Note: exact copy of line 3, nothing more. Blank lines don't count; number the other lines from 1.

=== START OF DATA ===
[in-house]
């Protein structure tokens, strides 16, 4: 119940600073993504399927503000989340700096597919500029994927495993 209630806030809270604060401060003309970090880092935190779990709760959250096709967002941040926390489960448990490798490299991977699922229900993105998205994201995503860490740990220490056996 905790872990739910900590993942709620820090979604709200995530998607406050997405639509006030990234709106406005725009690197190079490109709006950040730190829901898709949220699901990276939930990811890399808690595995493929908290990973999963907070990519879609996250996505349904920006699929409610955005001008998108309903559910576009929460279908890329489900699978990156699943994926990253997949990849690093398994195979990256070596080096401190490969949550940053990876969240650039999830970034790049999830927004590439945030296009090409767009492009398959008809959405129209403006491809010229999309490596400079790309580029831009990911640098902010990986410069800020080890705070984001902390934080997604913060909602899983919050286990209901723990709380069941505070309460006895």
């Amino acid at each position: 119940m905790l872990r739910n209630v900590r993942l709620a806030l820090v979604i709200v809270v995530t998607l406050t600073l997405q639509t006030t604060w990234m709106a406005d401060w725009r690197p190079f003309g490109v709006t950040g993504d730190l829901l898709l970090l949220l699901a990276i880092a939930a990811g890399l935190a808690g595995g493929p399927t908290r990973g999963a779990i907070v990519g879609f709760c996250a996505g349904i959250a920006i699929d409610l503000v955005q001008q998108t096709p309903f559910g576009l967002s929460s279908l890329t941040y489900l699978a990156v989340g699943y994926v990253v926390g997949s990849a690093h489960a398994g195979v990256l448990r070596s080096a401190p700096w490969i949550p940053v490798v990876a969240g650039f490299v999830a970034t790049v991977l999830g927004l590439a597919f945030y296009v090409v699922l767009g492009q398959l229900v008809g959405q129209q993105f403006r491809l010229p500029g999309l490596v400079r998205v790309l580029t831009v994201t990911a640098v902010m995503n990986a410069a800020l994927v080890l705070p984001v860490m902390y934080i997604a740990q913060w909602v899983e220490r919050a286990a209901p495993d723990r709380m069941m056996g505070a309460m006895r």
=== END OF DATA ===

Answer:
């Amino acid at each position: 119940m905790l872990r739910n209630v900590r993942l709620a806030l820090v979604i709200v809270v995530t998607l406050t600073l997405q639509t006030t604060w990234m709106a406005d401060w725009r690197p190079f003309g490109v709006t950040g993504d730190l829901l898709l970090l949220l699901a990276i880092a939930a990811g890399l935190a808690g595995g493929p399927t908290r990973g999963a779990i907070v990519g879609f709760c996250a996505g349904i959250a920006i699929d409610l503000v955005q001008q998108t096709p309903f559910g576009l967002s929460s279908l890329t941040y489900l699978a990156v989340g699943y994926v990253v926390g997949s990849a690093h489960a398994g195979v990256l448990r070596s080096a401190p700096w490969i949550p940053v490798v990876a969240g650039f490299v999830a970034t790049v991977l999830g927004l590439a597919f945030y296009v090409v699922l767009g492009q398959l229900v008809g959405q129209q993105f403006r491809l010229p500029g999309l490596v400079r998205v790309l580029t831009v994201t990911a640098v902010m995503n990986a410069a800020l994927v080890l705070p984001v860490m902390y934080i997604a740990q913060w909602v899983e220490r919050a286990a209901p495993d723990r709380m069941m056996g505070a309460m006895r």